Who Knew we had an 85 mile Long Coral Reef off the Coast of SC?

Alvin collects a sample of Lophelia pertusa from an extensive mound of both dead and live coral.

Alvin collects a sample of Lophelia pertusa from an extensive mound of both dead and live coral.

When you think of coral reefs, the coast for South Carolina is probably no where near your latitude of thought.  Well, South Carolina is in the news with a newly discovered 85 mile long (estimated) coral reef hiding 160 miles off the Charleston, South Carolina.

The coral reef is thousands of years old and it’s been in hiding from us until now. The chief scientist who helped make the discovery called it unbelievable.

How the hidden reef came to light

There is still much to learn about the deep ocean from Virginia to Georgia so the National Geographic Little is known about the natural resources of the deep ocean off the United so scientist formed  “Deep Search 2018”. The group is compromised of scientists from the National Oceanic and Atmospheric Administration, the Bureau of Ocean Energy Management, and the US Geological Survey. The expedition is nearing the end of its 15-day voyage aboard the research vessel Atlantis.
Keep reading: CNN

The R/V Atlantis docked at its home port at the Woods Hole Oceanographic Institution in Woods Hole, Massachusetts.

A pair of dives in a well know submersible called Alvin confirmed the existence of the coral reef this past Thursday. Based on observations, researchers estimate the reef is at least 85 miles long.
“This is a huge feature,” expedition chief scientist Dr. Erik Cordes told HuffPost. “It’s incredible that it stayed hidden off the US East Coast for so long.”
Cordes said the ecosystem is unlike anything he has seen, with “mountains” of corals.

The submsersible Alvin collects a sample of Lophelia pertusa from an extensive mound of both dead and live coral.

The discovery of the coral reef builds upon research by scientists working aboard the Okeanos Explorer, which mapped hundreds of deep-sea mounds. The mounds, it turns out, are formed by these corals.
Dr. Sandra Brooke, a coral ecologist among the research team members who dived near the site, described seeing thriving white Lophelia coral covering the sea floor in every direction and told HuffPost it was a surprise to find so much live deep-sea coral far from the coast. Coral reefs form more easily near the surface of the water, where the sun can feed the algae.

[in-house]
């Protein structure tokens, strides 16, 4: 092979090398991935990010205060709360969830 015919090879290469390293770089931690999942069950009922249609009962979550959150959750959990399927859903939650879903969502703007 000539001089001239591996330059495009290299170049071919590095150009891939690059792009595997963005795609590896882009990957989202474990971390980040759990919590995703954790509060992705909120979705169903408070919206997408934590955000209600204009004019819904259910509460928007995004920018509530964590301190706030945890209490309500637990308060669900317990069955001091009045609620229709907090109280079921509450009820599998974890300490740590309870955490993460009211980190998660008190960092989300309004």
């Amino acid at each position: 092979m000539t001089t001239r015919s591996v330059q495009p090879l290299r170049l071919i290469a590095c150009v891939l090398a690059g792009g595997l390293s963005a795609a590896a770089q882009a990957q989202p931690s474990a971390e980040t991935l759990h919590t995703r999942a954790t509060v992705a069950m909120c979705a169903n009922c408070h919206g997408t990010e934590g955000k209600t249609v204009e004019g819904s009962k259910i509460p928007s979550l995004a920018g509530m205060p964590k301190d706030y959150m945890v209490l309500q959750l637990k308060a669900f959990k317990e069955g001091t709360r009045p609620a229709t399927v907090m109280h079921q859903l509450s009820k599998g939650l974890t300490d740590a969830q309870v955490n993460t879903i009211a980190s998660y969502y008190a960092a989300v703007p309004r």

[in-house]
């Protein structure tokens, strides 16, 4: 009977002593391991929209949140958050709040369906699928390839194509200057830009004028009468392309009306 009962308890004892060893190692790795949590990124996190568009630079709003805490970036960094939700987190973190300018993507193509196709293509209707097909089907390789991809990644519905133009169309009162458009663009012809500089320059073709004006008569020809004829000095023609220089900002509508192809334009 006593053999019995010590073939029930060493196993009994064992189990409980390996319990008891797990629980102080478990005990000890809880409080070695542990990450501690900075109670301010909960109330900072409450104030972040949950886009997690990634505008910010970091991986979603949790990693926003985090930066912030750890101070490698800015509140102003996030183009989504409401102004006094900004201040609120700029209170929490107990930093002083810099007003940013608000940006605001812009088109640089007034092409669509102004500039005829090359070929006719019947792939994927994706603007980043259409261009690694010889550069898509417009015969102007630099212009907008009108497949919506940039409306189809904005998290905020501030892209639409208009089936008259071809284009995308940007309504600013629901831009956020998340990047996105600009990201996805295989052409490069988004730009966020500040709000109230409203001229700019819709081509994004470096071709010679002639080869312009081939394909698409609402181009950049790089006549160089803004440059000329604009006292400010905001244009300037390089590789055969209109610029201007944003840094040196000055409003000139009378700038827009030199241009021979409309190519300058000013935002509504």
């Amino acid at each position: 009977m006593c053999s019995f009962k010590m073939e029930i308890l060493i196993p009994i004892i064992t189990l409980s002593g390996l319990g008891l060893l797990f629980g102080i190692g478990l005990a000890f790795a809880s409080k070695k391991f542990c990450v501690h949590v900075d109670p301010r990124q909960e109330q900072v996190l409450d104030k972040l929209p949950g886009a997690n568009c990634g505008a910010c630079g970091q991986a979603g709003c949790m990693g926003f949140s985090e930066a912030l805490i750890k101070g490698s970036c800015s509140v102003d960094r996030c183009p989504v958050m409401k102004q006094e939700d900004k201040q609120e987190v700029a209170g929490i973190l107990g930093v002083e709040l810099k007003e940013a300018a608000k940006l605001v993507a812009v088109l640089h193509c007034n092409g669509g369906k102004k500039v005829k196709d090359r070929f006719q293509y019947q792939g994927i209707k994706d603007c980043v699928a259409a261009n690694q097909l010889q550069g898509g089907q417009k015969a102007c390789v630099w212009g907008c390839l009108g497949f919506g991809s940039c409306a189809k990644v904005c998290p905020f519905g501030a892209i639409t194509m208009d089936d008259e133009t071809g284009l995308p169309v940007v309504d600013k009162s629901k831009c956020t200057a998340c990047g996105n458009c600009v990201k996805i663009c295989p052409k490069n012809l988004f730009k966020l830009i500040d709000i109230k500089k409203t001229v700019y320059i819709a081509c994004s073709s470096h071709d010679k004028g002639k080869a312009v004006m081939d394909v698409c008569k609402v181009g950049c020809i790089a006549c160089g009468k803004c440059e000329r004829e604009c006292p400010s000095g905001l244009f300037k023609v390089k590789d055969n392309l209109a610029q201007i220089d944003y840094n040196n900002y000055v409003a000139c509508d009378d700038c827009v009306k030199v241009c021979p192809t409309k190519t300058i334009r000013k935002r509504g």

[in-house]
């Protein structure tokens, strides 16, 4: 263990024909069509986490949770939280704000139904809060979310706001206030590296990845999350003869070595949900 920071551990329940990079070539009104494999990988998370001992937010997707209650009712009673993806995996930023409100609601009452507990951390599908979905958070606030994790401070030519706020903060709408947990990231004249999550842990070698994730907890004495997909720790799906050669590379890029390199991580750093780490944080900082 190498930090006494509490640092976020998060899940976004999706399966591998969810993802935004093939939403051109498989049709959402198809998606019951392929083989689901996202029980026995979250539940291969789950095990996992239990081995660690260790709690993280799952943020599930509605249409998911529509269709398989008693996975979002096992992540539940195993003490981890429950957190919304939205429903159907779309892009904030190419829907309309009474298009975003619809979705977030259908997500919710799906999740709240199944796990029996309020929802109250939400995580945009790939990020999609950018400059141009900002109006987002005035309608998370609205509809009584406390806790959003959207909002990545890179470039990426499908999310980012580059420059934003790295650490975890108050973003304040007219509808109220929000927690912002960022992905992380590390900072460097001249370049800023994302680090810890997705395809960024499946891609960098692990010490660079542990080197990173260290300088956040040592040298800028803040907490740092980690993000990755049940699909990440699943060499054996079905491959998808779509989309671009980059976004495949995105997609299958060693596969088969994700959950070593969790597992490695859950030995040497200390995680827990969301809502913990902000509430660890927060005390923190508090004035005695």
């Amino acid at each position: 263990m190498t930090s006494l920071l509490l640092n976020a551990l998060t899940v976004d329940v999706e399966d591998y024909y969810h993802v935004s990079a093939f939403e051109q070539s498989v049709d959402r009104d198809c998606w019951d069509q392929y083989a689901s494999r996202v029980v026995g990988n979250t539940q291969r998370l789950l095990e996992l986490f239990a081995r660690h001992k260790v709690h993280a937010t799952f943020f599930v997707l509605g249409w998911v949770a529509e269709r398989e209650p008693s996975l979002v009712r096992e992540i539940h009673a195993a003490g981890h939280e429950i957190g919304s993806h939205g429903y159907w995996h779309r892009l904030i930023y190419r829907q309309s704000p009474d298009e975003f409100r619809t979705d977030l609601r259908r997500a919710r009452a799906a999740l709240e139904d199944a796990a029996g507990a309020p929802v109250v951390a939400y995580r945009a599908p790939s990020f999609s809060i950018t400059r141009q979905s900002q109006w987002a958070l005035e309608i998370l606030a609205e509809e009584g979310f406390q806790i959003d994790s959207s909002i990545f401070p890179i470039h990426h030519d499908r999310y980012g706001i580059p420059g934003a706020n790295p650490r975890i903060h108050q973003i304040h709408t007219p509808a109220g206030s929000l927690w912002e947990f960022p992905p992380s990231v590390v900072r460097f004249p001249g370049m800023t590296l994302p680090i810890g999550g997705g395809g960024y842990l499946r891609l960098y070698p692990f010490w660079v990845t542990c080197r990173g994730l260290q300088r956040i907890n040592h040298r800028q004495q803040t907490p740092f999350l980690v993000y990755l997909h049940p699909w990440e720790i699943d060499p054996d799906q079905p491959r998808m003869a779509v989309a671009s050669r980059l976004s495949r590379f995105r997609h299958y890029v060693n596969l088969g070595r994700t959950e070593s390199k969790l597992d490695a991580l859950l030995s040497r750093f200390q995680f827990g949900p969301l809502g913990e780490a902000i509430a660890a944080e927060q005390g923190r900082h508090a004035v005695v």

So it exists. Now what?

A coral reef is a large community of live organisms that live in one location. Many fish and sea creatures choose to spawn here, because the protected environment of the reef means their eggs will be safe from predators.

The discovery of this Atlantic reef comes as the Trump administration is proposing to roll back a ban on offshore drilling, which would reinstate drilling leases in Pacific and Atlantic waters.

More than 140 municipalities have publicly opposed offshore drilling activities in the Atlantic, according to the environmental group Oceana. Environmental groups call the plan dirty and dangerous.

A Bureau of Ocean Energy Management spokeswoman said it funds this type of research to identify resources that must be protected should there be future energy activity off the coast, and new information from this reef study “could be useful in pre-leasing or post-leasing [oil and gas]decisions, such as those affecting sensitive habitats that are the focus of this study.”
Cordes also told HuffPost this coral habitat must be protected from oil and gas development, and believes it is critical for the productivity of regional fisheries.
Interior Secretary Ryan Zinke repeatedly said in January that any offshore drilling lease will come with the condition of safety.
The reef itself still holds many mysteries, and researchers write that the discovery will keep members of the Deep Search team “busy for months, and even years, to come.”
Source: CNN

About Author

Scott Groseclose is the owner of AquaNerd, Aquarium Specialty, Aqua Specialty Wholesale, BioTek Marine, & The Carolina Reef Experience. He has a degree in Biology from St. Andrews University and he has been a passionate reef keeper since 1988.